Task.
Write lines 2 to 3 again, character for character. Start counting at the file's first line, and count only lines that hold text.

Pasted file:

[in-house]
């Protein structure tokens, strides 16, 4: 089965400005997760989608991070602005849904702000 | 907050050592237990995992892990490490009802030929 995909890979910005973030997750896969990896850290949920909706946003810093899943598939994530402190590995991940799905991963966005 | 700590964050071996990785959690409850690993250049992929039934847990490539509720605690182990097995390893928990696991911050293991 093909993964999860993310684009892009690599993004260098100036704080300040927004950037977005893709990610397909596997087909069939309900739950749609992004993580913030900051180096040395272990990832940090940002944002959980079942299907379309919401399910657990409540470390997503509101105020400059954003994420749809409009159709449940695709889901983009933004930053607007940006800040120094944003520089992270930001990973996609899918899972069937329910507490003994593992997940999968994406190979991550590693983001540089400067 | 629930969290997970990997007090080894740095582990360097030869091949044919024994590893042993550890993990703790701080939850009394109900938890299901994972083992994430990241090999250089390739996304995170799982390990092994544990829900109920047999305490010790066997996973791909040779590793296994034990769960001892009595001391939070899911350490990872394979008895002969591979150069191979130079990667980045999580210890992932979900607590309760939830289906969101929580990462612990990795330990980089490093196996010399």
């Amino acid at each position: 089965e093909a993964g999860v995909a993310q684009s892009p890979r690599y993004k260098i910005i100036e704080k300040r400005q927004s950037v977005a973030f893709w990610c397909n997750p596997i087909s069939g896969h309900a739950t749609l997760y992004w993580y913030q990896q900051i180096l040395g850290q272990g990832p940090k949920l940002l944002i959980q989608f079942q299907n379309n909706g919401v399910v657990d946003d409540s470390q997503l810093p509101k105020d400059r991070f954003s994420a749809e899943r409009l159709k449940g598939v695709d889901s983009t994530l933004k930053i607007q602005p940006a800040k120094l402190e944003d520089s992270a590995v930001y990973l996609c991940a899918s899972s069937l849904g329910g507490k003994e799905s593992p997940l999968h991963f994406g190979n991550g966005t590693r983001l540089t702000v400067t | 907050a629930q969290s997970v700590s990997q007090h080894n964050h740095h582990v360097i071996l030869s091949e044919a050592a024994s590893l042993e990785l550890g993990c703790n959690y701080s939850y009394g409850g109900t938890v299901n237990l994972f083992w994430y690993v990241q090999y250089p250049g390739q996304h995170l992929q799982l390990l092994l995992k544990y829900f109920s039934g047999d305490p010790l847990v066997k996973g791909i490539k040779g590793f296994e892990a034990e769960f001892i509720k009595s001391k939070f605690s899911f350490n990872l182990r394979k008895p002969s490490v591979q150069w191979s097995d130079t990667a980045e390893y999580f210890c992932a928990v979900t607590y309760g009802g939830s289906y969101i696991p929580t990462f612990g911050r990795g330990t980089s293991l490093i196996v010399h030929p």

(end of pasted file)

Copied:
């Protein structure tokens, strides 16, 4: 089965400005997760989608991070602005849904702000 | 907050050592237990995992892990490490009802030929 995909890979910005973030997750896969990896850290949920909706946003810093899943598939994530402190590995991940799905991963966005 | 700590964050071996990785959690409850690993250049992929039934847990490539509720605690182990097995390893928990696991911050293991 093909993964999860993310684009892009690599993004260098100036704080300040927004950037977005893709990610397909596997087909069939309900739950749609992004993580913030900051180096040395272990990832940090940002944002959980079942299907379309919401399910657990409540470390997503509101105020400059954003994420749809409009159709449940695709889901983009933004930053607007940006800040120094944003520089992270930001990973996609899918899972069937329910507490003994593992997940999968994406190979991550590693983001540089400067 | 629930969290997970990997007090080894740095582990360097030869091949044919024994590893042993550890993990703790701080939850009394109900938890299901994972083992994430990241090999250089390739996304995170799982390990092994544990829900109920047999305490010790066997996973791909040779590793296994034990769960001892009595001391939070899911350490990872394979008895002969591979150069191979130079990667980045999580210890992932979900607590309760939830289906969101929580990462612990990795330990980089490093196996010399």
């Amino acid at each position: 089965e093909a993964g999860v995909a993310q684009s892009p890979r690599y993004k260098i910005i100036e704080k300040r400005q927004s950037v977005a973030f893709w990610c397909n997750p596997i087909s069939g896969h309900a739950t749609l997760y992004w993580y913030q990896q900051i180096l040395g850290q272990g990832p940090k949920l940002l944002i959980q989608f079942q299907n379309n909706g919401v399910v657990d946003d409540s470390q997503l810093p509101k105020d400059r991070f954003s994420a749809e899943r409009l159709k449940g598939v695709d889901s983009t994530l933004k930053i607007q602005p940006a800040k120094l402190e944003d520089s992270a590995v930001y990973l996609c991940a899918s899972s069937l849904g329910g507490k003994e799905s593992p997940l999968h991963f994406g190979n991550g966005t590693r983001l540089t702000v400067t | 907050a629930q969290s997970v700590s990997q007090h080894n964050h740095h582990v360097i071996l030869s091949e044919a050592a024994s590893l042993e990785l550890g993990c703790n959690y701080s939850y009394g409850g109900t938890v299901n237990l994972f083992w994430y690993v990241q090999y250089p250049g390739q996304h995170l992929q799982l390990l092994l995992k544990y829900f109920s039934g047999d305490p010790l847990v066997k996973g791909i490539k040779g590793f296994e892990a034990e769960f001892i509720k009595s001391k939070f605690s899911f350490n990872l182990r394979k008895p002969s490490v591979q150069w191979s097995d130079t990667a980045e390893y999580f210890c992932a928990v979900t607590y309760g009802g939830s289906y969101i696991p929580t990462f612990g911050r990795g330990t980089s293991l490093i196996v010399h030929p």